Mar 17, 2012


Some words in Norwegian have multiple meanings, and sometimes it's almost impossible to distinguish for someone who isn't fluent.

One particular example is the word "om"

Depending on where you first learn the word, you probably recognize it as meaning "about" for example in the sentence "What do you think about...?"

"Hva tenker du om...?" (literally meaning "what think you about...?")

But then maybe you come across the phrase "om du aldri prøver, du aldri vinne" (if you never try, you never win)

So now, not only does "om" mean "about", it also means "if". This would not be so bad if om didn't also mean "on":

"Det er om bordet" (it is on the table)

Fortunately, this is a pretty unusual thing to say, as a preposition (words which define the location of something eg. in, on, under, around) it would be more common to use the word "på" for this scenario in the sentence "Det er på bordet".

To further confuse the situation there is also another word for "if" - "hvis". At the beginning of a sentence, these terms - hvis and om - are virtually interchangeable. You could say "Hvis du vil" or "Om du vil" to begin a sentence with "If you want". however, it is important to note that "hvis" is rarely used in the middle or end of a sentence (not that any proper sentences end on the word "if" in either language). For example, you cannot say "Jeg ble spurt hvis jeg hadde en katt" (I was asked if I had a cat). The correct way would be to say "Jeg ble spurt om jeg hadde en katt"

Om is just one of numerous words that are either the same and have different meanings, or are spelled or pronounced similar but have different meanings. The word in Norwegian for "meaning" is "betydning" and as you learn more and more Norwegian you will quickly discover that there are many homonyms (words with different meanings) in the language. Unfortunately, the only way to learn this is to learn the meanings and practice using them in different sentences, so, good luck.

Jan 18, 2012

Danish, Norwegian, Swedish - all the same?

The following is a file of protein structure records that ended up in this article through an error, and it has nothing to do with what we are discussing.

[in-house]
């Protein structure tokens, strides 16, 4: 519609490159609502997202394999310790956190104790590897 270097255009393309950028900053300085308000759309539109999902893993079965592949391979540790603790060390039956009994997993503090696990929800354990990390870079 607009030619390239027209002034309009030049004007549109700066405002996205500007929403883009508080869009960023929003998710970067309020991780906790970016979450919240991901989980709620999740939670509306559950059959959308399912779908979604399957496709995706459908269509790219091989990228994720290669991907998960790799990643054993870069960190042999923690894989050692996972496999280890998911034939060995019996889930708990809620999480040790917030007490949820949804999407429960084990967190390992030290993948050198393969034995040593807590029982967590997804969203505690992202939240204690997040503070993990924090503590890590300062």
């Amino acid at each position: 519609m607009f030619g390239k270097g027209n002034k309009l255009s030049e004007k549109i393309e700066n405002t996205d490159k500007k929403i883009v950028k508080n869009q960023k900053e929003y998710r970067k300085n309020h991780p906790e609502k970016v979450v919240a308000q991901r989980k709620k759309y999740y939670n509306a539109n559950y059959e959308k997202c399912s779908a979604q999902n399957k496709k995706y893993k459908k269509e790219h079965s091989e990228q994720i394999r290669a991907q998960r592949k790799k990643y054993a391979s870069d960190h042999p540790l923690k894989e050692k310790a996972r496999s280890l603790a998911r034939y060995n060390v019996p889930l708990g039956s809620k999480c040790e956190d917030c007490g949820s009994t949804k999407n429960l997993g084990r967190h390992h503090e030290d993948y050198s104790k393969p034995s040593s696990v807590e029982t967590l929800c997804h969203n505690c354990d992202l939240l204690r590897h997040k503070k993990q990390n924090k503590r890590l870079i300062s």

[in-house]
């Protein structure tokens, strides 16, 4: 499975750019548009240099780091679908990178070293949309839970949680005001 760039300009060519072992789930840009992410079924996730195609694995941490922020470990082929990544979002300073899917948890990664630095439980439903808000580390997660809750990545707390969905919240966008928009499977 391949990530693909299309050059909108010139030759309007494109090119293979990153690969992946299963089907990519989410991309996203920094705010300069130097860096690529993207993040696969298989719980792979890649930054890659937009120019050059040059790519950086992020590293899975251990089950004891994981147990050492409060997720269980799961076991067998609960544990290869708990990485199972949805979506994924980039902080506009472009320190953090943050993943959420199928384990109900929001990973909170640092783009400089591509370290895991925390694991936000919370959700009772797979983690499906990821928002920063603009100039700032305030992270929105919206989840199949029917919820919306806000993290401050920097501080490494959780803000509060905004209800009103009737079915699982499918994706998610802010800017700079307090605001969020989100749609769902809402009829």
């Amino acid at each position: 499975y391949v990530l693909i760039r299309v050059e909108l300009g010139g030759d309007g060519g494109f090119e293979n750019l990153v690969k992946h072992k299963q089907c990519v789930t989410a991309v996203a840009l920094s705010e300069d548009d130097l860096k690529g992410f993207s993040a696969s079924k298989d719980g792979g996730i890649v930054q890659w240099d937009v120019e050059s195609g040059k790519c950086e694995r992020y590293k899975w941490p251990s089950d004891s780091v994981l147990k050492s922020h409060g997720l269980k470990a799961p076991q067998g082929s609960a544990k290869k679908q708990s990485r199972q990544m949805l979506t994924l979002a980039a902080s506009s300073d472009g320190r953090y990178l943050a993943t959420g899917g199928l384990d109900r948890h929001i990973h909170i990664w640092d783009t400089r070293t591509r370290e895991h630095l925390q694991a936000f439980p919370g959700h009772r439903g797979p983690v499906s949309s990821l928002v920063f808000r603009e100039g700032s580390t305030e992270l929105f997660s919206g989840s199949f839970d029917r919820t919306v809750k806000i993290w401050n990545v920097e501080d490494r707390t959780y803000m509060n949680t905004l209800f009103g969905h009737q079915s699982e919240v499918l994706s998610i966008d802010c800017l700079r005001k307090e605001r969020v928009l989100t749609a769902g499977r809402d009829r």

As you would expect from countries who share so much history and are in such close proximity with eachother, the languages of the Scandinavian countries are all very similair and of course stem off the same Northern Germanic section of the language tree.

While Swedish, Norwegian and Danish are all mutually intelligible (relatively), Icelandic and Faroese are much less so, despite also being North Germanic languages, they maintain much closer relations to Old Norse (the 'original' Nord language). Finnish, of course, is completely different to all of these, as a Finno-ugric language it is much more similair to Estonian or Hungarian.

Norwegian today has been heavily influenced by both Danish and German, from the Denmark-Norway times of the 1500s (all the way up until the early 1800s) when Danish was the written language used and taught in Norway, and from the presence of the Hanseatic league in Bergen.

Written Norwegian today still very closely resembles Danish, although spoken is completely different, the accent with which Danish is spoken is often the point of many jokes.

As touched on previously, Norwegian has two written forms and many spoken dialects which differ enormously to written Norwegian. Bokmål is the more common form of written Norwegian and is the version which developed during their times under Denmarks rule, and therefore written Norwegian is extremely similair to written Danish, while Nynorsk (spoken by about 10-15% of the population, at a probable over-estimation) was the newly independent Norwegian governments attempt at revitalizing the language and separating itself a little from Denmark. Interestingly, most spoken dialects are probably closer to Nynorsk than Bokmål.

Anyway, have a look at a basic phrase from the three languages:

Swedish - två svarta katter

Norwegian - to svarte katter

Danish - to sorte katte